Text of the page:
By Jon Prior
Moscow officials hoping to boost the Russian housing market have been visiting the United States for more than a year to learn how the American mortgage machine works.
That would be the machine that blew a gasket in 2007, causing a housing market crash that led to a financial crisis that then spurred on the deepest recession since the Great Depression. It’s also the machine U.S. lawmakers are working to replace with a new system.
But Russia is one of several countries hoping to export parts of the U.S. mortgage market back home as it remains a tantalizing model for foreign officials who want to make the dream of homeownership more widely available. Emissaries from Japan, Thailand and South Korea have also been studying how the U.S. housing market finds the money for so many loans.
“The system that we set up has worked very well generally over the years,” said Kerry Vandell, dean’s professor of finance at the University of California, Irvine. “The caveat is that it can be abused under certain conditions.”
Despite the recent volatility of the American housing market, foreign officials want to emulate how the U.S. system makes 30-year mortgages available from a variety of lenders and in all corners of the country. In their countries, loans are harder to come by or have terms that can saddle heirs with debt – and they lack a system for attracting the number of investors needed to fund new loans.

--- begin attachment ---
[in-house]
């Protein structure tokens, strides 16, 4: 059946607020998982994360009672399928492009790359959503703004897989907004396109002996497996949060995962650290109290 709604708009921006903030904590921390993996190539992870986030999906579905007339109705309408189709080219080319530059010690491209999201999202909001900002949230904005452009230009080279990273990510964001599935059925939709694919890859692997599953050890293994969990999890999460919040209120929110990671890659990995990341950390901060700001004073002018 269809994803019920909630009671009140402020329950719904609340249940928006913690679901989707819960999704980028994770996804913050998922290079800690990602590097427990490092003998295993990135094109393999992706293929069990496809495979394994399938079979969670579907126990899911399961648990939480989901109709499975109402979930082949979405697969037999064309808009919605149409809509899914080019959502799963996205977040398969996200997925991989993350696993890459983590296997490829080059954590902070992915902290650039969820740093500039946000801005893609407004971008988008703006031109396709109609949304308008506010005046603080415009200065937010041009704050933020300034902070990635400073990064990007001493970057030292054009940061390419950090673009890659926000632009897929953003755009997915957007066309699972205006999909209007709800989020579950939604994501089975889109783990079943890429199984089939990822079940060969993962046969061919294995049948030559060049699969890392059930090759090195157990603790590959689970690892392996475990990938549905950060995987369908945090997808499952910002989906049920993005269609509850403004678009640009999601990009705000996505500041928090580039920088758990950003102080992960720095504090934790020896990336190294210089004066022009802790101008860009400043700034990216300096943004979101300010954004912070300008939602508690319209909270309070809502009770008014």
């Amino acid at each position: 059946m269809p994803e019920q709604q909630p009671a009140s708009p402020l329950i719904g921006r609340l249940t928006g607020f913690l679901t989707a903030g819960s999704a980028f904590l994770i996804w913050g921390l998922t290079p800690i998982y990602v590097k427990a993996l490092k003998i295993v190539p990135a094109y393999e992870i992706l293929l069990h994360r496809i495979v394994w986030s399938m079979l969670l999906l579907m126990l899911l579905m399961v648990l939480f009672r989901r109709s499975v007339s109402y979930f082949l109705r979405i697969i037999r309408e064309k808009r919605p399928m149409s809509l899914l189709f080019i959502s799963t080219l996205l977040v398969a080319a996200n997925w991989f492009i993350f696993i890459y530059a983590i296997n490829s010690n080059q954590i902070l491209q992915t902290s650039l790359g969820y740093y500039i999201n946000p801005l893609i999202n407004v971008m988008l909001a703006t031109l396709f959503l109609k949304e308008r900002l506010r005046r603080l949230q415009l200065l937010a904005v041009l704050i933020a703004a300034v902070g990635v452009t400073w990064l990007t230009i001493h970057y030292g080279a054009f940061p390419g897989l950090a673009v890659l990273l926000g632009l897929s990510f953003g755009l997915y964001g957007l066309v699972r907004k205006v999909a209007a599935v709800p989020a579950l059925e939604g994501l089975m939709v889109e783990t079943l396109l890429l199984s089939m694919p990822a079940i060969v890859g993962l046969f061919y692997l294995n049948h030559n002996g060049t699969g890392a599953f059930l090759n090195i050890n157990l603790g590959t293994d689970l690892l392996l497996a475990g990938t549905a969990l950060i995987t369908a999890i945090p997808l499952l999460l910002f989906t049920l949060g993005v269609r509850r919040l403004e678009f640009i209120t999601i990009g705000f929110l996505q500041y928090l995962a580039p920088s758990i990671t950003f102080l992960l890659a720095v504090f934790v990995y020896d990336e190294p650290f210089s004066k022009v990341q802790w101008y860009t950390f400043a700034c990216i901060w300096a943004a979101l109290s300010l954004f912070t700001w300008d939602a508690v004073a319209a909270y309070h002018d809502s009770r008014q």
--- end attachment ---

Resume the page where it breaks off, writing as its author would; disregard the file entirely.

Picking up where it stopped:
Much of the interaction between foreign officials and the United States has centered on Ginnie Mae, a housing agency that backs securities made up of loans insured by the Federal Housing Administration that are bought by investors – a process that helps banks get funding for more loans. Their role in the housing market is similar, but typically smaller, than the one played by Fannie Mae and Freddie Mac, which were bailed out by taxpayers in 2008.
For instance, Ginnie Mae President Ted Tozer has held a handful of meetings with officials from the Agency for Housing Mortgage Lending – Russia’s version of Fannie and Freddie – since 2012.
“Nobody has a finance system close to what we have,” Tozer said.
Read more at Politico.